FFT'S Iconic Shirts: Pele, Ronaldinho and some of the best the game has seen
An icon of the beautiful game, Pele is arguably the most legendary sportsman, if not footballer, to have donned the No.10 kit.
While there will always be debate between Pele and Diego Maradona as the best to ever grace a football pitch, few will argue against Pele being Brazil’s greatest player.
The only player in history to have won the FIFA World Cup three times, Pele often held the world spellbound with his supreme grace and poise, coupled with lightning pace and an unparalleled eye for goal as he turned out for Brazil’s Santos and American side New York Cosmos.
For all his transcendent abilities, Pele would never ply his trade in Europe. Yet with 77 goals in 91 matches for the Selecao, he has long held the record as his nation’s top scorer. While Neymar is quickly in pursuit, Pele’s legacy will last an age.
The term samba football was coined to describe the titillating way the Brazilians approach the sport and one man who represented that to a tee was Ronaldinho.
A serial nutmeg specialist who has more highlight reels of his tricks and flicks on YouTube than some players have goals in their careers, Ronaldinho was a phenom in his days with the likes of PSG, Barcelona and AC Milan.
Not one for trickery alone, however, the maestro had the finishing touch as well, netting more than 100 times in his career.
The playmaker is also extremely popular among football fans – just last year, in a poll conducted by Chevrolet, he was voted Brazil’s best No.10 since Pele.
A two-time FIFA World Player of the Year, Ronaldinho produced jaw-dropping overhead kicks and stunning long range strikes aplenty, all while sporting his trademark toothy grin.
And of course, that cheeky no-look that has been attempted by every other flair player in world football since. We will be hard pressed to ever find a player as outrageously skilful as Ronaldinho, who was adored by the game’s true romantics.
In the 2002 FIFA World Cup, eventual champions Brazil boasted a star-studded side that included Ronaldo, Roberto Carlos, Cafu and Ronaldinho, amongst others. Another name that audiences will remember fondly from that tournament is the enigmatic Rivaldo.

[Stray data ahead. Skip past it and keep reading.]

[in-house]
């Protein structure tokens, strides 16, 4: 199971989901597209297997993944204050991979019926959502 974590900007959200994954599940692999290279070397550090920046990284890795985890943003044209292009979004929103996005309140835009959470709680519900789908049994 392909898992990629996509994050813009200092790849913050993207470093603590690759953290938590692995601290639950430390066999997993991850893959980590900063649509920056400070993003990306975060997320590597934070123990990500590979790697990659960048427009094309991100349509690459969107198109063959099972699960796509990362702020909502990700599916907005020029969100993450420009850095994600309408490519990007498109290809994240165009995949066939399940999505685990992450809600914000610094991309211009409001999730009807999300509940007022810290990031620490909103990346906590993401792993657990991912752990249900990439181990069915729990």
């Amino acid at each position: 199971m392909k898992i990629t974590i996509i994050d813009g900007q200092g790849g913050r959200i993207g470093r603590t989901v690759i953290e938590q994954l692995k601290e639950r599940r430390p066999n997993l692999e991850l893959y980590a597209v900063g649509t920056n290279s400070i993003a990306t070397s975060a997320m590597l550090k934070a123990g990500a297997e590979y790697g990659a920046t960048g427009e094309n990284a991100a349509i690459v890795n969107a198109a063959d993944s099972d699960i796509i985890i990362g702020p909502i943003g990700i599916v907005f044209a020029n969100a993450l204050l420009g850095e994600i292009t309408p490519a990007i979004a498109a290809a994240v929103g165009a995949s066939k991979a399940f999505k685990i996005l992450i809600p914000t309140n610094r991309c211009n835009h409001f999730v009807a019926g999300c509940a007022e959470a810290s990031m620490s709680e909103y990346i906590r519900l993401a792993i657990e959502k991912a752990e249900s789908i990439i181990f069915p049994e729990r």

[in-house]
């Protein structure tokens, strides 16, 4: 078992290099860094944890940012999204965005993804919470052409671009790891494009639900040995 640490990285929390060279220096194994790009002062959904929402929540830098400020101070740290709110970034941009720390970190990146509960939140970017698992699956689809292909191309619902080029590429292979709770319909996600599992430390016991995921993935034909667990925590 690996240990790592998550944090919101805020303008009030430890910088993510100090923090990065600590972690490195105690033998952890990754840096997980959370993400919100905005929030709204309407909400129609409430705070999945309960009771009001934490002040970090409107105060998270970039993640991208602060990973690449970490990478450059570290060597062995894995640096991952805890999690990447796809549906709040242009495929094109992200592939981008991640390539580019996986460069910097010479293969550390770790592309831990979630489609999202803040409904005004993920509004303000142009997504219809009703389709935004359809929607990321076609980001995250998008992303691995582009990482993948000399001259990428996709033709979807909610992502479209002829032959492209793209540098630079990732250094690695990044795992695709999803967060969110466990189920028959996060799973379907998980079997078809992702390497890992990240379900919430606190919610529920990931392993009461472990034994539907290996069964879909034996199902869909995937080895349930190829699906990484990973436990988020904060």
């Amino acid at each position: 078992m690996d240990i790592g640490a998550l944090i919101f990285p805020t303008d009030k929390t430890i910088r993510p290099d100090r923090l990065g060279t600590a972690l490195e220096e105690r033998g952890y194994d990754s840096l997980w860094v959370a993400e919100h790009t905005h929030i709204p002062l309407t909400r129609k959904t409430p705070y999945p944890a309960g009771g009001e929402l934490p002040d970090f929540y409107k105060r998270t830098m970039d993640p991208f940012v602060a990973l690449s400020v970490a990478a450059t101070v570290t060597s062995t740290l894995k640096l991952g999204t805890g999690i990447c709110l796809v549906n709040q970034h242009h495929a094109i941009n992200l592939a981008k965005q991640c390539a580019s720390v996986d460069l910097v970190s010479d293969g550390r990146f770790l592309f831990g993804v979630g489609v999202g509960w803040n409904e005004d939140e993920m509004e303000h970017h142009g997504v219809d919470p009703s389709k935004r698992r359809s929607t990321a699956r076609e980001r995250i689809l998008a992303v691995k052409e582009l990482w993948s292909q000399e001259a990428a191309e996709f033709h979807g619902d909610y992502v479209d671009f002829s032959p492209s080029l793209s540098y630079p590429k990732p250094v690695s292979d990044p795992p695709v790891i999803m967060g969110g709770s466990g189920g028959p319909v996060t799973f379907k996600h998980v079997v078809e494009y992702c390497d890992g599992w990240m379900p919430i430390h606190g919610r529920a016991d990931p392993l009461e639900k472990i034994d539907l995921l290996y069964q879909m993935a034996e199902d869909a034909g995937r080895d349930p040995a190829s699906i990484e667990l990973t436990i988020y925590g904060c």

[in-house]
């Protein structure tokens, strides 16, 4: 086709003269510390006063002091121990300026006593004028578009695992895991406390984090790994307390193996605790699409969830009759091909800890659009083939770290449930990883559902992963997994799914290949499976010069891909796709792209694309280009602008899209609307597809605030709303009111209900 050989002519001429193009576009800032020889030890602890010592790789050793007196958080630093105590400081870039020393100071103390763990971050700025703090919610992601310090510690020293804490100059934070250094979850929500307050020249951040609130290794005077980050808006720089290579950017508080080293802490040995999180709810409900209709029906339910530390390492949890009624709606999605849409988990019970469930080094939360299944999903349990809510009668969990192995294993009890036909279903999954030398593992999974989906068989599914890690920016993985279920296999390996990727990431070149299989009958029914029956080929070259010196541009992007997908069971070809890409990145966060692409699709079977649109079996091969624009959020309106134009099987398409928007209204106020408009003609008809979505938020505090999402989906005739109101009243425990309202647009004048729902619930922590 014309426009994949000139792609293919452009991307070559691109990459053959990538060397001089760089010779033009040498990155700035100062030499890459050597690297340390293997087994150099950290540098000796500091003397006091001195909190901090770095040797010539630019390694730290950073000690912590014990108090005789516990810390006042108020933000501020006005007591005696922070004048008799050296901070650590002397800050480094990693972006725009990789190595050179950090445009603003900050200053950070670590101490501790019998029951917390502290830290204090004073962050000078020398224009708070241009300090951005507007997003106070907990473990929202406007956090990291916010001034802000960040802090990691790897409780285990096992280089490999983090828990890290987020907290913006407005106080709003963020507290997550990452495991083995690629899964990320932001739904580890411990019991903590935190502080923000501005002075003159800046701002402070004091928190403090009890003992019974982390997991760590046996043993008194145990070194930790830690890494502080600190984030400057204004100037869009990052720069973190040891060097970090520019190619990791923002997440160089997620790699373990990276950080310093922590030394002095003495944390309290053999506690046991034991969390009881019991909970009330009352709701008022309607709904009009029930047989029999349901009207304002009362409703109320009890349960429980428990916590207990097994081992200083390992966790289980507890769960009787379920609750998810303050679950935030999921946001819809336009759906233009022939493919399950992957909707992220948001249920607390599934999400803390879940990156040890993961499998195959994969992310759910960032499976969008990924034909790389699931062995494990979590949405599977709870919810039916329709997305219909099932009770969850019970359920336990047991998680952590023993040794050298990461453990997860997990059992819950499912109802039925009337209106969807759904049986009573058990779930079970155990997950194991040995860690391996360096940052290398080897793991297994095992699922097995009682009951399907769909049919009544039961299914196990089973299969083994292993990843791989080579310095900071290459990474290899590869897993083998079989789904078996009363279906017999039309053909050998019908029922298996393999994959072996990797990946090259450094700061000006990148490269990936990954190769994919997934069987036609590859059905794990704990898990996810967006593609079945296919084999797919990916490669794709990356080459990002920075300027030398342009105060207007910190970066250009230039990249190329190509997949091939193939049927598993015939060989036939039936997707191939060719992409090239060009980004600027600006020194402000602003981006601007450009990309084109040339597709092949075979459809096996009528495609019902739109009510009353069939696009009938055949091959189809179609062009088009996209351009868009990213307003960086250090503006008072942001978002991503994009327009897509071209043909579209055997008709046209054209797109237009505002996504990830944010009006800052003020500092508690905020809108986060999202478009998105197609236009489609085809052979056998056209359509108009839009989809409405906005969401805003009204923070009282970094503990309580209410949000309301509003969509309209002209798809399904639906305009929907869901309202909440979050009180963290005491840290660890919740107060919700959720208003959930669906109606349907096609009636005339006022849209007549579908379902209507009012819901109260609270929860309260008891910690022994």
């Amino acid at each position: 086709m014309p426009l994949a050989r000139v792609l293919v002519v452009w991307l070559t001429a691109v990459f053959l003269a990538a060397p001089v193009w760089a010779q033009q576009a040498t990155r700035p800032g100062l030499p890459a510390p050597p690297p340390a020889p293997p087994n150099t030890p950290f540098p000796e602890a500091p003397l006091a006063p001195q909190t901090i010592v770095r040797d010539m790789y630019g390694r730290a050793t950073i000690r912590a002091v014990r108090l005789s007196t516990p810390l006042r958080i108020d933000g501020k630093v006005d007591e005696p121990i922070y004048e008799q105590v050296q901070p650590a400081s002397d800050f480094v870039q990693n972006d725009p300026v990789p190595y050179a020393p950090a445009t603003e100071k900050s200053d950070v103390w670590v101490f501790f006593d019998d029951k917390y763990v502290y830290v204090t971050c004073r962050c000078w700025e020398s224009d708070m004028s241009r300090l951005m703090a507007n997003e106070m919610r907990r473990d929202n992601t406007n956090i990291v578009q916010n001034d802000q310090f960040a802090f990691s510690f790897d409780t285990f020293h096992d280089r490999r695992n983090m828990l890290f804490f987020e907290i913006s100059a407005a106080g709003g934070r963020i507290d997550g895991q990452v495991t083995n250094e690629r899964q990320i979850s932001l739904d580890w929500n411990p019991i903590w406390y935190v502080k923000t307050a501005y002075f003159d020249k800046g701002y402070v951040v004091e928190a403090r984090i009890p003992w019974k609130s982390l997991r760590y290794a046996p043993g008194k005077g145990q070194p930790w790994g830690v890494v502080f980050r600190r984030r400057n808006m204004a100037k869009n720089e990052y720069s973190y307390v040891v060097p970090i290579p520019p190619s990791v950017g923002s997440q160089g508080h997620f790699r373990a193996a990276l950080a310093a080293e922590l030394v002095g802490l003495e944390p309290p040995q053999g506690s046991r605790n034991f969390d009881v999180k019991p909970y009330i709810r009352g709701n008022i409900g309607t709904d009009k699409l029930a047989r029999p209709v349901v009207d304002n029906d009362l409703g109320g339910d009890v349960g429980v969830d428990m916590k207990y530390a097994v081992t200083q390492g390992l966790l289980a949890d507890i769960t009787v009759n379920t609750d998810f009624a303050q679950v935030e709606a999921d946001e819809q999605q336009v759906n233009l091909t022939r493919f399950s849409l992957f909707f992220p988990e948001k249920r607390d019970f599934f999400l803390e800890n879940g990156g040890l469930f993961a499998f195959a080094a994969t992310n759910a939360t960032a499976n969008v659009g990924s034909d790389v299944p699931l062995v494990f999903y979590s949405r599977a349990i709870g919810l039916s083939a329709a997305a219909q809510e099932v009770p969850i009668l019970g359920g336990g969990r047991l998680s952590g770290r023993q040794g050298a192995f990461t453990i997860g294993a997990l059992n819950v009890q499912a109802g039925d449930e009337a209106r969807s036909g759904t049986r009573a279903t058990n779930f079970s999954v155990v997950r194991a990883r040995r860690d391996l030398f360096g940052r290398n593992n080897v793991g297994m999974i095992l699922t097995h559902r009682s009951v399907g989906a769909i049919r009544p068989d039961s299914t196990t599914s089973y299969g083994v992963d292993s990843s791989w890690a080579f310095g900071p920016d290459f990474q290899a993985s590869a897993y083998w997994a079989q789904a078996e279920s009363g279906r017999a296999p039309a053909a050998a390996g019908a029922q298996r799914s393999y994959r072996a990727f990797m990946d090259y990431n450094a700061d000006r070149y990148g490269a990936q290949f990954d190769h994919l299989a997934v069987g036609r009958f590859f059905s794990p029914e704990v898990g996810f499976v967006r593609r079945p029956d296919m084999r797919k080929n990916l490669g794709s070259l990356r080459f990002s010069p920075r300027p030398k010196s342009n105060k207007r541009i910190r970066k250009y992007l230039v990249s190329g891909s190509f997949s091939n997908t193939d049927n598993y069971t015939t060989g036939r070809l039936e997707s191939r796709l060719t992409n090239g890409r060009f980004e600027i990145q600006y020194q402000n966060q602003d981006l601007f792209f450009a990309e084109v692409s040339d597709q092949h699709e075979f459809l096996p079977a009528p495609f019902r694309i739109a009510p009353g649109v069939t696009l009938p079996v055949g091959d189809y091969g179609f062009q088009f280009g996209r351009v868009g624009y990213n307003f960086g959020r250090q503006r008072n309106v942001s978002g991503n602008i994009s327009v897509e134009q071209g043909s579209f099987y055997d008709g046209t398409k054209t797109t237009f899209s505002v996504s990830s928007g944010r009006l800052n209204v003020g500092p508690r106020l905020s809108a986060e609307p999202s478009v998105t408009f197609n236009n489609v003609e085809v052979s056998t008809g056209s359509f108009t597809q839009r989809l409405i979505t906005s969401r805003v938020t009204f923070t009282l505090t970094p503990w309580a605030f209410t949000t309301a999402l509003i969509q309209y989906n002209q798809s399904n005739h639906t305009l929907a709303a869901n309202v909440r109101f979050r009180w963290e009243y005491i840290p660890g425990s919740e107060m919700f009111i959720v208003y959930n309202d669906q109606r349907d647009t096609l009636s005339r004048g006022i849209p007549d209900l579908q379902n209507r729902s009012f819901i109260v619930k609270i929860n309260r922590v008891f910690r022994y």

An elegant footballer who never failed to find the limelight, Rivaldo’s left foot was one of the most gifted the footballing world has seen.
A former FIFA World Player of the Year, Rivaldo’s storied career took him to Milan and Barcelona amongst a host of other clubs and he is currently Brazil’s seventh highest goalscorer, having scored 35 goals in 74 matches for his country.
While controversies threaten to diminish Rivaldo’s excellence as one of the finest players to ever don the No.10 kit for Brazil, the attacking midfielder was one of the Selecao’s most important players at both the 1998 and 2002 World Cups especially with his knack of delivering in crucial matches.
Ask anyone (except maybe a Turkish fan, after his infamous dive in 2002) and they will insist Rivaldo is one of the best to have played the beautiful game.
Sorry Rivaldo, but this was worth another look, in case anyone hasn't seen it
You know you had a really special career when you are dubbed the “white Pele” and special does not even begin to describe the player Zico was for Brazil.
An attacking midfielder who glided around the field with grace only bettered by seasoned ice skaters on a frosty rink, Zico netted an impressive 52 goals in 71 appearances for Brazil and personified the No.10 shirt better than most players from any generation.
In fact, Zico is the highest-scoring midfielder ever for Brazil.
The breathtaking Brazilian side from the 1982 World Cup is still described as the best not to win the tournament and it was no surprise Zico was the fulcrum of that team.
He was the conductor behind virtually every beautiful move that the Selecao strung together.
The only discountenance in Zico’s career was that he never won the most sought after trophy in world football despite three attempts. Nevertheless, Zico’s status as a colossal genius is very much intact.